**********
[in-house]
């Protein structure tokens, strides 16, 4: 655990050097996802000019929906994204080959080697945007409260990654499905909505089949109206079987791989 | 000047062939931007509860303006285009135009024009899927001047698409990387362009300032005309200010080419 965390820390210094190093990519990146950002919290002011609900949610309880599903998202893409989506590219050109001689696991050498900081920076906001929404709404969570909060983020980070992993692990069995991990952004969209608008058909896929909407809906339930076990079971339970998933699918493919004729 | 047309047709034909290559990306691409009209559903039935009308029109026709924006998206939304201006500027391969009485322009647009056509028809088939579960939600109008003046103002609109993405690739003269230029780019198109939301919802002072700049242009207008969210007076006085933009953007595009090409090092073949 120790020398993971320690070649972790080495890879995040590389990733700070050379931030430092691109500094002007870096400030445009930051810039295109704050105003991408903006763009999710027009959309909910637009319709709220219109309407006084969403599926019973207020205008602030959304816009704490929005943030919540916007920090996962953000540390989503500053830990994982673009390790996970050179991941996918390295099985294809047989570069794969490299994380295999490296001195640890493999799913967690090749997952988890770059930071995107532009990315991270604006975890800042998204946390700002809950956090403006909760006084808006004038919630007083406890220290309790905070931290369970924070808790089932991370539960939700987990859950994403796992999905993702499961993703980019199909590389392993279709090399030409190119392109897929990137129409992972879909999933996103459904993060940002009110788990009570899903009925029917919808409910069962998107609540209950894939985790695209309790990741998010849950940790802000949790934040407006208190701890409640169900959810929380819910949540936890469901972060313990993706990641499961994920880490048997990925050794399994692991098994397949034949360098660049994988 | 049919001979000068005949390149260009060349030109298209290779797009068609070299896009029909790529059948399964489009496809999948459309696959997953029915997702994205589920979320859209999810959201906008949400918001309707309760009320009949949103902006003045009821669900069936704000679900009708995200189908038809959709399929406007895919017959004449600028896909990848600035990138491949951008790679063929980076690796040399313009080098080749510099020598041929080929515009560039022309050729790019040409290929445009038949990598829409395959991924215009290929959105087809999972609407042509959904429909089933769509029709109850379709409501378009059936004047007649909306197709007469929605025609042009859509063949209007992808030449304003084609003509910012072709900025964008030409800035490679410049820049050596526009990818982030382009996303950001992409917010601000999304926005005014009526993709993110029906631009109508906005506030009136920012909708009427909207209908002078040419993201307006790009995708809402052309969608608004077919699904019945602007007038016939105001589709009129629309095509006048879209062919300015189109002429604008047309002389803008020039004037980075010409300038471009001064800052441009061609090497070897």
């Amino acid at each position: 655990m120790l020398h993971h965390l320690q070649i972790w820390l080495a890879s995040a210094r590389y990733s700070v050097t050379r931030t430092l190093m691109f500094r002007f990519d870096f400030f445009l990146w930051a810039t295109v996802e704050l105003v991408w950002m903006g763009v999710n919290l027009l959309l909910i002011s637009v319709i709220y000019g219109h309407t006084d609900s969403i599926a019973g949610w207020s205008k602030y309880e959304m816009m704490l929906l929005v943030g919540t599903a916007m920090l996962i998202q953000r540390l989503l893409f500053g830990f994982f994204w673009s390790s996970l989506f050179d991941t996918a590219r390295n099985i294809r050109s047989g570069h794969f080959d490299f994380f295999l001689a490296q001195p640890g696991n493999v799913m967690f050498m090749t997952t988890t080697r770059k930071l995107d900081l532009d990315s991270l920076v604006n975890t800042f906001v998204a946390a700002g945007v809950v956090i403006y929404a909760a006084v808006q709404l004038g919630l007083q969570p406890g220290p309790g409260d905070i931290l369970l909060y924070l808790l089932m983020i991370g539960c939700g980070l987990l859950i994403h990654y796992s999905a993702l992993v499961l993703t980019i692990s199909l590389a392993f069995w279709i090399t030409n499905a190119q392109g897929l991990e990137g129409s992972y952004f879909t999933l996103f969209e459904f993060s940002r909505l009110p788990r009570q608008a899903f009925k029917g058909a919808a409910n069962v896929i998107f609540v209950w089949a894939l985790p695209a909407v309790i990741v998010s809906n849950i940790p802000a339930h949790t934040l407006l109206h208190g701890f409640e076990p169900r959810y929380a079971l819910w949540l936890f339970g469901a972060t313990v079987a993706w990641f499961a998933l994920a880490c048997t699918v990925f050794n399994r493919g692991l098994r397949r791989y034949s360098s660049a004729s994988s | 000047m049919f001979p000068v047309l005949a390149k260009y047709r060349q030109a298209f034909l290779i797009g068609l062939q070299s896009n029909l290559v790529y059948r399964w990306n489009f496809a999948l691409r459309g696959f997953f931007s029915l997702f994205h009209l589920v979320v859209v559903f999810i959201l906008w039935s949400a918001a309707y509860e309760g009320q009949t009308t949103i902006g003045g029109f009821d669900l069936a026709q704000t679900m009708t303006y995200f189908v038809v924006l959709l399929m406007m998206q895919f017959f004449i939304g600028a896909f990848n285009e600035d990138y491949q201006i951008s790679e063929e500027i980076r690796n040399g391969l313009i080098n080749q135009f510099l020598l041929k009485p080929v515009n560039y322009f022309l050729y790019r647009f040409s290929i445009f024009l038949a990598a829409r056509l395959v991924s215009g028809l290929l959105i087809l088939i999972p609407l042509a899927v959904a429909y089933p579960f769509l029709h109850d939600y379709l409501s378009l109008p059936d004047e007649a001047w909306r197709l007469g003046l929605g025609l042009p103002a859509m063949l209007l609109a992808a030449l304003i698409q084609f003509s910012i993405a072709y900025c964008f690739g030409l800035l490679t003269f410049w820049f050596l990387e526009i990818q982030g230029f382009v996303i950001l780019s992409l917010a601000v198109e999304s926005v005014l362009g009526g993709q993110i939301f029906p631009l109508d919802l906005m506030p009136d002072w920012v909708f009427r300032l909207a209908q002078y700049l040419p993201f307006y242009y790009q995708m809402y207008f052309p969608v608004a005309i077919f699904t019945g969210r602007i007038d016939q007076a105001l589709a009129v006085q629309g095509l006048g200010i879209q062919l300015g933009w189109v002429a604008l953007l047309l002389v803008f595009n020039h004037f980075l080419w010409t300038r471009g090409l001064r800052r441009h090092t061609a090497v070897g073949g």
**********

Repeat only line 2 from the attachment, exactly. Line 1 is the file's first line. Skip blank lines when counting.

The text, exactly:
């Protein structure tokens, strides 16, 4: 655990050097996802000019929906994204080959080697945007409260990654499905909505089949109206079987791989 | 000047062939931007509860303006285009135009024009899927001047698409990387362009300032005309200010080419 965390820390210094190093990519990146950002919290002011609900949610309880599903998202893409989506590219050109001689696991050498900081920076906001929404709404969570909060983020980070992993692990069995991990952004969209608008058909896929909407809906339930076990079971339970998933699918493919004729 | 047309047709034909290559990306691409009209559903039935009308029109026709924006998206939304201006500027391969009485322009647009056509028809088939579960939600109008003046103002609109993405690739003269230029780019198109939301919802002072700049242009207008969210007076006085933009953007595009090409090092073949 120790020398993971320690070649972790080495890879995040590389990733700070050379931030430092691109500094002007870096400030445009930051810039295109704050105003991408903006763009999710027009959309909910637009319709709220219109309407006084969403599926019973207020205008602030959304816009704490929005943030919540916007920090996962953000540390989503500053830990994982673009390790996970050179991941996918390295099985294809047989570069794969490299994380295999490296001195640890493999799913967690090749997952988890770059930071995107532009990315991270604006975890800042998204946390700002809950956090403006909760006084808006004038919630007083406890220290309790905070931290369970924070808790089932991370539960939700987990859950994403796992999905993702499961993703980019199909590389392993279709090399030409190119392109897929990137129409992972879909999933996103459904993060940002009110788990009570899903009925029917919808409910069962998107609540209950894939985790695209309790990741998010849950940790802000949790934040407006208190701890409640169900959810929380819910949540936890469901972060313990993706990641499961994920880490048997990925050794399994692991098994397949034949360098660049994988 | 049919001979000068005949390149260009060349030109298209290779797009068609070299896009029909790529059948399964489009496809999948459309696959997953029915997702994205589920979320859209999810959201906008949400918001309707309760009320009949949103902006003045009821669900069936704000679900009708995200189908038809959709399929406007895919017959004449600028896909990848600035990138491949951008790679063929980076690796040399313009080098080749510099020598041929080929515009560039022309050729790019040409290929445009038949990598829409395959991924215009290929959105087809999972609407042509959904429909089933769509029709109850379709409501378009059936004047007649909306197709007469929605025609042009859509063949209007992808030449304003084609003509910012072709900025964008030409800035490679410049820049050596526009990818982030382009996303950001992409917010601000999304926005005014009526993709993110029906631009109508906005506030009136920012909708009427909207209908002078040419993201307006790009995708809402052309969608608004077919699904019945602007007038016939105001589709009129629309095509006048879209062919300015189109002429604008047309002389803008020039004037980075010409300038471009001064800052441009061609090497070897």